WW1 Australian VC recipient Martin O'Meara
- Foreign & Commonwealth Office
- Part of:
- Archive commemorating overseas WW1 Victoria Cross recipients and Australia
- 20 June 2016
The story of Australian World War One Victoria Cross recipient Martin O'Meara.
66 men from Australia received the Victoria Cross, Britain’s highest award for gallantry, during the First World War. As part of the Centenary Commemorations the people of the United Kingdom marked their gratitude to those courageous men by presenting a bronze memorial plaque to their home country engraved with their names. The plaque is now displayed at the Australian War Memorial. This archive tells their stories.
Name: Martin O’Meara
DOB: 6 November 1885
Place of Birth: County Tipperary, Ireland
Date of Action: 9 to 12 August 1916
Place of Action: Pozières, France
Regiment: 16th Battalion, Australian Imperial Force
Martin O’Meara was born in County Tipperary Ireland on 6 November 1885, but emigrated to Australia as a young man where he worked as a labourer and sleeper-cutter in Western Australia. He joined the Australian Imperial Force in August 1915, and fought in the Somme on the Western Front with the 16th Battalion.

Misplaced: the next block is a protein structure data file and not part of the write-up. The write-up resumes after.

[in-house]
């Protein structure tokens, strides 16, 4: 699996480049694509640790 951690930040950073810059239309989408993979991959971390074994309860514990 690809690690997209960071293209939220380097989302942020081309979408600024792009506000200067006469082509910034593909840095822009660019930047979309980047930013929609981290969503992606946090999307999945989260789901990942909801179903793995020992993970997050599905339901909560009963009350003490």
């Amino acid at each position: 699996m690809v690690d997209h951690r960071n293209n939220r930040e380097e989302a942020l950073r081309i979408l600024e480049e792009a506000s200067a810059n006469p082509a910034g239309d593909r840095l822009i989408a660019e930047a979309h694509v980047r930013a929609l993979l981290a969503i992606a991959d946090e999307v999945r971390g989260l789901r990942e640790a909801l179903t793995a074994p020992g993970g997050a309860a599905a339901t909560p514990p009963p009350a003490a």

Private O’Meara was awarded the Victoria Cross for most conspicuous bravery during fighting near Pozières, France between 9 to 12 August 1916. The 16th Battalion had attacked the German position at Mouquet Farm, and they responded with a heavy artillery bombardment which resulted in severe casualties. As a stretcher bearer he showed exceptional courage disregarding his own safety to rescue wounded men. As his citation explains:
During four days of very heavy fighting he repeatedly went out and brought in wounded officers and men from “No Man’s Land” under intense artillery and machine gun fire. He also volunteered and carried up ammunition and bombs through a heavy barrage to a portion of the trenches which was being heavily shelled at the time. He showed throughout an utter contempt of danger, and undoubtedly saved many lives.
O’Meara was later wounded three times during the rest of the war, and his experiences led to a complete breakdown in his health. He spent the rest of his life in hospital, and died in Perth in 1935. He was buried with full military honours.
Published: 20 June 2016